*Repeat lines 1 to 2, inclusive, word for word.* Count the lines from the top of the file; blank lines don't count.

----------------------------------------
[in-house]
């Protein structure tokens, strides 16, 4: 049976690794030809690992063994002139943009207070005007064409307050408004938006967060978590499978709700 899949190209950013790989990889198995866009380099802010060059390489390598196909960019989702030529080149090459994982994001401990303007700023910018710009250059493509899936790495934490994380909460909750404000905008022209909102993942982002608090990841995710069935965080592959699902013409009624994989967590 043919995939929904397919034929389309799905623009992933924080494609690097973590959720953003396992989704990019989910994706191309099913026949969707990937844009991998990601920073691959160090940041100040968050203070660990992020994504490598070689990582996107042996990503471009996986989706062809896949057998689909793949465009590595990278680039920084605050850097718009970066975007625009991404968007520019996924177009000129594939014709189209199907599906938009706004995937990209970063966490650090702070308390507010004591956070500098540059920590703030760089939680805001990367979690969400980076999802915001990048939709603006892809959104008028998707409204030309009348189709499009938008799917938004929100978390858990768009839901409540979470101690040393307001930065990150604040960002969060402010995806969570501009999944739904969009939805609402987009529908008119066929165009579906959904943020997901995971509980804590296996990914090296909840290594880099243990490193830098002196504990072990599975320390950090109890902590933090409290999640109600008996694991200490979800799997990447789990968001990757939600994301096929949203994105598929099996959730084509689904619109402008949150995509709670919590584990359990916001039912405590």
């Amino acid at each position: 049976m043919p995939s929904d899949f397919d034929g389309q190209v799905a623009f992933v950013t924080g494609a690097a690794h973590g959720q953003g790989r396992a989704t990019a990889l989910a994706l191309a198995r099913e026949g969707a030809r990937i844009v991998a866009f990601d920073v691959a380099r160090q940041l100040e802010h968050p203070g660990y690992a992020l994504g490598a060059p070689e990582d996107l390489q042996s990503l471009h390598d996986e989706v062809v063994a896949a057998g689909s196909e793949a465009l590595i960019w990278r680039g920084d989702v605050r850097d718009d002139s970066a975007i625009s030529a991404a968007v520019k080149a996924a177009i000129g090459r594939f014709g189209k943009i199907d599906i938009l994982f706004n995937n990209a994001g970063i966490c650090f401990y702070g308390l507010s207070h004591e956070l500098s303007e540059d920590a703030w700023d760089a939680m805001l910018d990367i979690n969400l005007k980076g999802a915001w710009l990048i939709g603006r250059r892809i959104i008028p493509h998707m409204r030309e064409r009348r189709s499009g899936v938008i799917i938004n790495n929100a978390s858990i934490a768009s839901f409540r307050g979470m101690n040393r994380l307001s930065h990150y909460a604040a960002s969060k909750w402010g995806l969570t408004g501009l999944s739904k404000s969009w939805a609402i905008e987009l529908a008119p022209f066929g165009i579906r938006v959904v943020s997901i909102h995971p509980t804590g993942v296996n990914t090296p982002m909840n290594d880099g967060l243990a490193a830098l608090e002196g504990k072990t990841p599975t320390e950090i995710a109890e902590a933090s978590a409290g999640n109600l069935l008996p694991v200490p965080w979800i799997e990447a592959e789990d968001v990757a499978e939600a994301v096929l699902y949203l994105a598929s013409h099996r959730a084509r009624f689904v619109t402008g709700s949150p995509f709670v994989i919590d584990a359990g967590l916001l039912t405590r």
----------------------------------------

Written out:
[in-house]
């Protein structure tokens, strides 16, 4: 049976690794030809690992063994002139943009207070005007064409307050408004938006967060978590499978709700 899949190209950013790989990889198995866009380099802010060059390489390598196909960019989702030529080149090459994982994001401990303007700023910018710009250059493509899936790495934490994380909460909750404000905008022209909102993942982002608090990841995710069935965080592959699902013409009624994989967590 043919995939929904397919034929389309799905623009992933924080494609690097973590959720953003396992989704990019989910994706191309099913026949969707990937844009991998990601920073691959160090940041100040968050203070660990992020994504490598070689990582996107042996990503471009996986989706062809896949057998689909793949465009590595990278680039920084605050850097718009970066975007625009991404968007520019996924177009000129594939014709189209199907599906938009706004995937990209970063966490650090702070308390507010004591956070500098540059920590703030760089939680805001990367979690969400980076999802915001990048939709603006892809959104008028998707409204030309009348189709499009938008799917938004929100978390858990768009839901409540979470101690040393307001930065990150604040960002969060402010995806969570501009999944739904969009939805609402987009529908008119066929165009579906959904943020997901995971509980804590296996990914090296909840290594880099243990490193830098002196504990072990599975320390950090109890902590933090409290999640109600008996694991200490979800799997990447789990968001990757939600994301096929949203994105598929099996959730084509689904619109402008949150995509709670919590584990359990916001039912405590």